Koestler gives a comprehensive account of the development of astronomy from the Babylonians through ancient Greece to mediaeval Europe and on to Copernicus, Kepler, Galileo and Newton. His development of the personalities, informed by copious reference to published works and particularly, where available, to the personal letters of these and many other people less well-known, brings them to life in a quite dramatic way. The notes and references alone occupy 54 pages. Koestler sees as "sleepwalking" the process by which the modern world slowly came to recognise anew the true nature of the cosmos after nearly two millenia of speculation and stumbling, constrained and dominated by Aristotelian nonsense. A particularly instructive quotation from Astronomia Nova(1609) by Kepler shows that he all but enunciated the law of universal gravity, "Gravity is the mutual bodily tendency between cognate bodies towards unity or contact.....so that the earth draws a stone much more than the stone draws the earth......If the earth and the moon were not kept in their respective orbits by a spiritual or some other equivalent force, the earth would ascend towards the moon one fifty-fourth part of the distance, and the moon would descend the remaining fifty-three parts of the interval, and thus they would unite. ...." By contast Newton wrote to a friend about 70 years later "That gravity should be innate, inherent, and essential to matter, so that one body may act upon another, at a distance through a vacuum, without the mediation of anything else,....is...so great an absurdity, that no man who has ....a competent faculty of thinking, can ever fall into it.Read more ›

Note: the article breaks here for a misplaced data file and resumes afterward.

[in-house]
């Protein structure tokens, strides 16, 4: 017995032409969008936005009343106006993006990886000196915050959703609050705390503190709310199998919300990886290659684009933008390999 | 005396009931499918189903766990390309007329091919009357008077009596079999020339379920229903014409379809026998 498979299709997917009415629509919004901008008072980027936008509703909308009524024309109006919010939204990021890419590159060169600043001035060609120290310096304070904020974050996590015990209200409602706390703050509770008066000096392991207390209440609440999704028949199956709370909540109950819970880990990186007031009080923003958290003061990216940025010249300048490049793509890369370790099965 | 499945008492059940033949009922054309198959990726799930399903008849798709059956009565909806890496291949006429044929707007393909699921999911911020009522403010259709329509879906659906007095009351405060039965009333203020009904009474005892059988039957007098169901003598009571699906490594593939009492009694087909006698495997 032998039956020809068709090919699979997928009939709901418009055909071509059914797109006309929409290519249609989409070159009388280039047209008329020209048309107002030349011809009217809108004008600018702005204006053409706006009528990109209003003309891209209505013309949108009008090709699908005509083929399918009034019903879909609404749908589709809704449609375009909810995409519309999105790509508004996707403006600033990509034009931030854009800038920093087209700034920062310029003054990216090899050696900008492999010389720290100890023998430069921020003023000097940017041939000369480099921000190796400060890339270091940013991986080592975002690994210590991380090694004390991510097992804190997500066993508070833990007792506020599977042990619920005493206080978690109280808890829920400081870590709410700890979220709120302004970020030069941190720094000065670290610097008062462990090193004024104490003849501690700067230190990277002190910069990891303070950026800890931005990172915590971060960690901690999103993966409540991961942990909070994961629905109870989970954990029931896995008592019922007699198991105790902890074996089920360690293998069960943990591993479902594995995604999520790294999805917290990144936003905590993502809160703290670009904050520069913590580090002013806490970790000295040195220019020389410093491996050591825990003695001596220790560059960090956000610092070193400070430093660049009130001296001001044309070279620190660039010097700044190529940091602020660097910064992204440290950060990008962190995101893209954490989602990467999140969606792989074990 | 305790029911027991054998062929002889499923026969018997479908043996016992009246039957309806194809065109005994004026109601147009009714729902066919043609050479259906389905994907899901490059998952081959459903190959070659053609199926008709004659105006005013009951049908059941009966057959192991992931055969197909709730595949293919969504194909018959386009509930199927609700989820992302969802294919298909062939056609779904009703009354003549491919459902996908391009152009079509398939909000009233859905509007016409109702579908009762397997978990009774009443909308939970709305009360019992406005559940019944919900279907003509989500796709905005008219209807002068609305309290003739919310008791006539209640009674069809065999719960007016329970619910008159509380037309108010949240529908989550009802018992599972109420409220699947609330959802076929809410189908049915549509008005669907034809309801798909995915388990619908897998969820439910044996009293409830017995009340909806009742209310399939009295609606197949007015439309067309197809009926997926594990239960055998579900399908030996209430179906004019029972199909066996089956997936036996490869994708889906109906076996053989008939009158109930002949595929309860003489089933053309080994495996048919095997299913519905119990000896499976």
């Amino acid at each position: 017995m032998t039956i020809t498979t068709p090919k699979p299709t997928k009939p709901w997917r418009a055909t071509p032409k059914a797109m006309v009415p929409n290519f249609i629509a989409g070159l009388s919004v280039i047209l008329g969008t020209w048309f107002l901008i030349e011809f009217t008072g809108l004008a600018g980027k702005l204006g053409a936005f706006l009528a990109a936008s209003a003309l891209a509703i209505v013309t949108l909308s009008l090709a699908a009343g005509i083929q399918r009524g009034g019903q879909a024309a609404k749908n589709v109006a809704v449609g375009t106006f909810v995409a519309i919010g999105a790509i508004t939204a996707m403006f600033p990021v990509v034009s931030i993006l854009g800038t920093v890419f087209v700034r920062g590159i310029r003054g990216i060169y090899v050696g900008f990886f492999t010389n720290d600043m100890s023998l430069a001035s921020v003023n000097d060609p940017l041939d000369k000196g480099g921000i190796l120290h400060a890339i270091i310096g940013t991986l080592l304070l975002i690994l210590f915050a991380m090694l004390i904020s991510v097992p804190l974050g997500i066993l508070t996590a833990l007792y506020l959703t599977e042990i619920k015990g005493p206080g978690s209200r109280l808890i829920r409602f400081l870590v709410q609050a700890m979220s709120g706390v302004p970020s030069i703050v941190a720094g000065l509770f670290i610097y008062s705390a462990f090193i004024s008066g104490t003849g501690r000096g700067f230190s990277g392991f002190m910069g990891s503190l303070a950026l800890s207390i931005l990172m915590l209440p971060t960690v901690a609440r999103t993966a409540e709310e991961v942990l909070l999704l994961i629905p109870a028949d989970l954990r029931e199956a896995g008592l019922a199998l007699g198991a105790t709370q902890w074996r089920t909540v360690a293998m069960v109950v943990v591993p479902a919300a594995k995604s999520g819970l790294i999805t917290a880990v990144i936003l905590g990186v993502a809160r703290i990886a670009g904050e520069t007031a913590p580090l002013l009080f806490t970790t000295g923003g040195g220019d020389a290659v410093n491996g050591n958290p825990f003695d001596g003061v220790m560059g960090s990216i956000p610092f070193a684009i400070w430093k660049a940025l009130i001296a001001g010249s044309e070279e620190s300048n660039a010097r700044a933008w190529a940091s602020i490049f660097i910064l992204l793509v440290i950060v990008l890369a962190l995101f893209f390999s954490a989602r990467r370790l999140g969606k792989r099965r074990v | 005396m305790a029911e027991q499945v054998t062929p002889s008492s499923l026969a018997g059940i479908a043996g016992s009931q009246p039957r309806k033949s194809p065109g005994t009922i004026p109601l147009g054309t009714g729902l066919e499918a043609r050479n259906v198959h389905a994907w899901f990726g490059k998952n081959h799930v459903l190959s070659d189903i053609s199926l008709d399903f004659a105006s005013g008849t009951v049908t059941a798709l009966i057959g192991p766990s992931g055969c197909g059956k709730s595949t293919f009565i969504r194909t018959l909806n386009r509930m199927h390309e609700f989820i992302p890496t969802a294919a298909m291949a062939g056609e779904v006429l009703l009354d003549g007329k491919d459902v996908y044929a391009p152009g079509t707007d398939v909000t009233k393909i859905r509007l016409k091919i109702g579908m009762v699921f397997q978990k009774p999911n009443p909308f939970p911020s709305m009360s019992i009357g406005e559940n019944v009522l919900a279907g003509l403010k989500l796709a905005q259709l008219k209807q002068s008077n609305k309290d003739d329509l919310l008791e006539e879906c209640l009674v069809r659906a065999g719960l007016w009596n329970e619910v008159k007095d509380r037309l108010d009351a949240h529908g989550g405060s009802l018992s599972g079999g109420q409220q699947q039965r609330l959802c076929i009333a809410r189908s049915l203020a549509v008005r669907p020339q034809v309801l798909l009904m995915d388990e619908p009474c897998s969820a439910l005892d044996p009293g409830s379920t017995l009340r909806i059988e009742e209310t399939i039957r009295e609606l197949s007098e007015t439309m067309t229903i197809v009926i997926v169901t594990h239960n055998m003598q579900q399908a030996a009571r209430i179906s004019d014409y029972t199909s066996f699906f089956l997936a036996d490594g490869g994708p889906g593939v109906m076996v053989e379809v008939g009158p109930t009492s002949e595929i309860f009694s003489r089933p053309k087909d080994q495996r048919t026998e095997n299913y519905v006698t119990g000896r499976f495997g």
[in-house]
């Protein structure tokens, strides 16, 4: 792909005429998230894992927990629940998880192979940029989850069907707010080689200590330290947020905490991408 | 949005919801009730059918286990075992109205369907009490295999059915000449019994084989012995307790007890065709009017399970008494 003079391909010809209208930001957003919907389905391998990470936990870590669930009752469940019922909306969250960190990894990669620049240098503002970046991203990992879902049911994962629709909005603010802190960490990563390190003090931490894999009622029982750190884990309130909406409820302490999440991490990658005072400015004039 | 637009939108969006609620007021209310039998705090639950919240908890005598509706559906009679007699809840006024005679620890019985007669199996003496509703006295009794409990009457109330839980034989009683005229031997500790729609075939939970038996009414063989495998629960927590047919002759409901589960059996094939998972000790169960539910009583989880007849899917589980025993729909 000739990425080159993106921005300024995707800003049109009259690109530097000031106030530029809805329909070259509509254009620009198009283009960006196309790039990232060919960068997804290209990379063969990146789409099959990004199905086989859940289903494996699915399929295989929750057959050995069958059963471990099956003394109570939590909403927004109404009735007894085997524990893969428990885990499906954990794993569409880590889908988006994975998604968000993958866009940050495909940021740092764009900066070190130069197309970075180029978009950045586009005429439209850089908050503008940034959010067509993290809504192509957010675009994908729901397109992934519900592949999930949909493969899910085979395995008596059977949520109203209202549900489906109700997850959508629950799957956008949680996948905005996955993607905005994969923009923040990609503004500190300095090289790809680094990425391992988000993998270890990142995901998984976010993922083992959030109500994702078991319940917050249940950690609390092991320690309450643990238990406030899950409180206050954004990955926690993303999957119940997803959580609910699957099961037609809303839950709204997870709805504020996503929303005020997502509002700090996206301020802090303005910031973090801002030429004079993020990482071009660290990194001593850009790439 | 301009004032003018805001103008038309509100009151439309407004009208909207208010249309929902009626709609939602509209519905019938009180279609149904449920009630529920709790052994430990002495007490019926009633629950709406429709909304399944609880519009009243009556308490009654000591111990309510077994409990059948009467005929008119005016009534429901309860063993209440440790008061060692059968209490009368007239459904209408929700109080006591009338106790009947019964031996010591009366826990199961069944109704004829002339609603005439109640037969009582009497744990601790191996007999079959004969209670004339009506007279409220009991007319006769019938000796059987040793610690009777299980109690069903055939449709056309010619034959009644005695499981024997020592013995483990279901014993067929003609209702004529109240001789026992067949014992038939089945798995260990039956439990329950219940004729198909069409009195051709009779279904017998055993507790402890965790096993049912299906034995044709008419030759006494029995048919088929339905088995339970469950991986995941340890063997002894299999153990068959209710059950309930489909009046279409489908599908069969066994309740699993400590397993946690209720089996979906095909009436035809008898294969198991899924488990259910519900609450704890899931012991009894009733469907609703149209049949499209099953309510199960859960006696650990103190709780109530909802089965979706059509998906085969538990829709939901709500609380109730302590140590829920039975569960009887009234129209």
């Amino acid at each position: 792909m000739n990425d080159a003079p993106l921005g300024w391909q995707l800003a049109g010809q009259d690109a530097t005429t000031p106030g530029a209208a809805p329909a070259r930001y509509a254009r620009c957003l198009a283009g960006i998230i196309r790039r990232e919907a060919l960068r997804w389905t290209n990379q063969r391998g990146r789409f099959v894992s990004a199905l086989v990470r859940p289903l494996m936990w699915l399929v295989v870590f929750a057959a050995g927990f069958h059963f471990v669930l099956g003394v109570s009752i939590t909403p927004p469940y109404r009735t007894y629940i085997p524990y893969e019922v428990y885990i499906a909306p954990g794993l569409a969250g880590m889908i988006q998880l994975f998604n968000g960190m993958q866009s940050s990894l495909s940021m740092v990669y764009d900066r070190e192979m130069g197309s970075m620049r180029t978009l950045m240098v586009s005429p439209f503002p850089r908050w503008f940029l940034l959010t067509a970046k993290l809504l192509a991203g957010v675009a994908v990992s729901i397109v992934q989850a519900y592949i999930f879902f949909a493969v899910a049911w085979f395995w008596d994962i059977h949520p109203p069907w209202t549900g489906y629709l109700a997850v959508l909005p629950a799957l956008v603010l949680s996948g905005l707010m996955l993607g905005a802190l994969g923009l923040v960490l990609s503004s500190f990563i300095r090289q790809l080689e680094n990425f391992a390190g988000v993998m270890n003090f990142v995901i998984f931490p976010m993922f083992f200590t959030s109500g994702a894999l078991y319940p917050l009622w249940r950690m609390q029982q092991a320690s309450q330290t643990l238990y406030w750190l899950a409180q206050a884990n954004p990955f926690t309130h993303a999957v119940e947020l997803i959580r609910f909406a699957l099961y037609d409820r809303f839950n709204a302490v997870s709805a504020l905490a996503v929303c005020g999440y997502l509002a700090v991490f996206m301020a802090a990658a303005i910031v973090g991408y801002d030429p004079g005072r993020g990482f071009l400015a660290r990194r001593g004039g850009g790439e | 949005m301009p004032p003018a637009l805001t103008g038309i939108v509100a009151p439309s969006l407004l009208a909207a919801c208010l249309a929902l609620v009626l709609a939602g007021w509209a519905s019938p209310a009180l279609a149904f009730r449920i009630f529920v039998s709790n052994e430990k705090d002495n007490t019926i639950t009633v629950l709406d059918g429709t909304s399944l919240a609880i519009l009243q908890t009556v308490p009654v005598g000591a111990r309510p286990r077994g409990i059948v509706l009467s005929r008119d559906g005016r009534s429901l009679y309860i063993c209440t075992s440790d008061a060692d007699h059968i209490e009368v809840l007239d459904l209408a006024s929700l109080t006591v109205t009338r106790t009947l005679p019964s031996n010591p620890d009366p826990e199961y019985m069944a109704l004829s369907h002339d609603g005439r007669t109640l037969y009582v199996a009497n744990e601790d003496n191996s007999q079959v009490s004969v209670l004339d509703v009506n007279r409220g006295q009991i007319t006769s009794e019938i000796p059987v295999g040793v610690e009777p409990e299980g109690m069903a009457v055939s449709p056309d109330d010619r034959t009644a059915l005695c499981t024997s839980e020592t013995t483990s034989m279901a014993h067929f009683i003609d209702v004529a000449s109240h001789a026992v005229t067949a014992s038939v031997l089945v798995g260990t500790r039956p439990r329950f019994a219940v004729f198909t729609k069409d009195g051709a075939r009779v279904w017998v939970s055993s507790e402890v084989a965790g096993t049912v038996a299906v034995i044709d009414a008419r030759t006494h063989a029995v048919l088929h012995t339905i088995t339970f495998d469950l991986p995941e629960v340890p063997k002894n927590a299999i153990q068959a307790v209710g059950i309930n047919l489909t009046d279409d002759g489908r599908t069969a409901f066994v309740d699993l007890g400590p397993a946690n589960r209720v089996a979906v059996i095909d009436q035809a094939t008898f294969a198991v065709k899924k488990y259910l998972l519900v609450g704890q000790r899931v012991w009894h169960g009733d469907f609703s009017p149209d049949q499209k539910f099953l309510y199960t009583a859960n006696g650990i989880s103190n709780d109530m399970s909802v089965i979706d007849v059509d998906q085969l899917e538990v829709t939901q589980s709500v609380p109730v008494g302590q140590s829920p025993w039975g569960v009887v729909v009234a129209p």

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32 of 33 people found the following review helpful By Francis on 22 Oct 2003
Format: Paperback
Sometimes you have a book that you read over and over again, just for the pleasure. The Sleepwalkers falls into this category for me ! I got this book more than 30 years ago, and have read it many times. Not so long ago I was stupid enough to lend it to someone. It is now time to read it again, for I need to satisfy my soul with stories of great discoveries. So I will have to buy the book once more, and this time it stays on my bookshelf !
It is easy for us to believe that the Earth goes around the Sun. We accept it just as our children accept mobile telephones, without questions. Koestler tells the story of the men who discovered how the Solar System works. From a flat earth with the devil at the horizon, to the planets spinning eliptically around the Sun, Koestler puts us in the context, so we can understand how a handful of great thinkers shook the foundations of science (and religion), and how they sometimes risked their career or even their life in order to uphold their "heretical" proposals.